Dan Franklin: [00:06:05] Several years ago, I was watching an episode of the TV show The Biggest Loser. Do any of you remember this show? All right, so it was a reality show that was on some years ago, and the basic idea was that a bunch of people who were overweight and really unhealthy and really needed to lose the weight would all go off to a ranch, they'd break into teams, they'd have trainers, they would exercise really hard, and they would all try to lose weight. And so it was The Biggest Loser because you were trying to lose the biggest amount of weight. And in the episode I was watching, there was this one scene, and the scene was a contestant who was really, really mad at his trainer, and the team was all together and the contestant was just yelling at his trainer, he was so upset with her, and here's why he was upset. He said, whenever our team goes to the gym, you the trainer, you work everybody else out really hard, you get in their face, you give them extra exercises, you make them sweat, you make them do all these hard things. He says, but when I go to the gym, you just sort of leave me alone to do my own thing. And he was so angry at her about this, he yelled at her, and he stormed out of the room. And I want you just to think about what it was he was so angry about; he was so angry that she was not putting him through pain and discomfort. He said you're just leaving me on my own, you're just leaving me on cruise control, and you're letting me take it easy. He was so mad that she wasn't putting him through pain and discomfort. And it's not because he wanted the pain and discomfort, it's because he knew that that was the only way to produce the weight loss that he was going for. In some ways he was saying, if you really cared about me, you would make my life much more uncomfortable so that I could be the person that I'm supposed to be.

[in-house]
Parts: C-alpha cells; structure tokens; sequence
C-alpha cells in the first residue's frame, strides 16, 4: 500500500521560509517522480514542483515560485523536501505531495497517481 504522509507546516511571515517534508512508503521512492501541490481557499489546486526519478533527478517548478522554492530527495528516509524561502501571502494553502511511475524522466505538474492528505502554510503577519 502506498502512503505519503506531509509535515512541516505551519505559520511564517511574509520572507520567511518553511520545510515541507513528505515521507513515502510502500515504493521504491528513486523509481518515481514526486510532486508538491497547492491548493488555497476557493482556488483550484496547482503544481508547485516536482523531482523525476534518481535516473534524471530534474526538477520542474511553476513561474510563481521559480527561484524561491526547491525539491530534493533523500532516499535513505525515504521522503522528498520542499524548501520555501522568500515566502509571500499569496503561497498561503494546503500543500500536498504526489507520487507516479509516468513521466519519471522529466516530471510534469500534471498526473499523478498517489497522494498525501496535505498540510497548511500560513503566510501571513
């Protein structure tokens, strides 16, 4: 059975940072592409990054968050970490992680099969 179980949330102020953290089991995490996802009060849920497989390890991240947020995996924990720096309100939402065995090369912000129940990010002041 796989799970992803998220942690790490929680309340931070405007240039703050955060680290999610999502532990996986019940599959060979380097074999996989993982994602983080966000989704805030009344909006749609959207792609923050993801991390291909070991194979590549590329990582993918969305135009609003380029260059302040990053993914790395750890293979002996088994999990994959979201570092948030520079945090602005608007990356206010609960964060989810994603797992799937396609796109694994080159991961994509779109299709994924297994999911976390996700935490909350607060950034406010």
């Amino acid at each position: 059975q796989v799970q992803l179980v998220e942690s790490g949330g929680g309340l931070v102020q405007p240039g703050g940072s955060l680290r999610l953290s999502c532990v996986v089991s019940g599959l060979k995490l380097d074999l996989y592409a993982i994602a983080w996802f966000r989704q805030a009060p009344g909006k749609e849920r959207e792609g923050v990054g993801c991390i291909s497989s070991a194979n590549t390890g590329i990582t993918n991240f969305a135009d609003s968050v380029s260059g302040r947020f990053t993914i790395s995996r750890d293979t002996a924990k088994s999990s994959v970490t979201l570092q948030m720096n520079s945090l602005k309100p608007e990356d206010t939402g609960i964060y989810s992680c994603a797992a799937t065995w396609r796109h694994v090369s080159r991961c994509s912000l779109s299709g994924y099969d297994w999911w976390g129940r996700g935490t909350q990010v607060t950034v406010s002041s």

Dan Franklin: [00:07:59] When we go through hard times the Bible is really nuanced with this, there's a lot that goes into understanding why we go through the hard times that we go through. So I don't want to be overly simplistic, but I want you to hear this. You going through a hard time is something that sometimes we think is evidence that God doesn't care, where Paul is saying in this passage that if God didn't care, he would just kind of leave you alone, he would just kind of let you do whatever you're going to do. But he loves you so much that he is shaping you into who he wants you to be, and ultimately into who you were meant to be. So if you're in here this morning and you're struggling to believe that God loves you because you've been through some hard stuff, what I want to say is that maybe the hard stuff is not evidence that God doesn't care, but that he cares so much about you that he's not leaving you alone but shaping you into who you're meant to be.